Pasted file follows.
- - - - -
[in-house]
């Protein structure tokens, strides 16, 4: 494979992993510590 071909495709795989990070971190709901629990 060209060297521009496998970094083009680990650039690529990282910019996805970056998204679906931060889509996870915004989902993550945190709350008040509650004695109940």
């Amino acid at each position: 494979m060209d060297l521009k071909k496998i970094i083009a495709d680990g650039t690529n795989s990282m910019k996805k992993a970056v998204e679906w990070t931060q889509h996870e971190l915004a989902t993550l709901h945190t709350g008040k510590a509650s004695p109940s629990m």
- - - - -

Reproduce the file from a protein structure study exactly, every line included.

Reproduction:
[in-house]
């Protein structure tokens, strides 16, 4: 494979992993510590 071909495709795989990070971190709901629990 060209060297521009496998970094083009680990650039690529990282910019996805970056998204679906931060889509996870915004989902993550945190709350008040509650004695109940």
């Amino acid at each position: 494979m060209d060297l521009k071909k496998i970094i083009a495709d680990g650039t690529n795989s990282m910019k996805k992993a970056v998204e679906w990070t931060q889509h996870e971190l915004a989902t993550l709901h945190t709350g008040k510590a509650s004695p109940s629990m």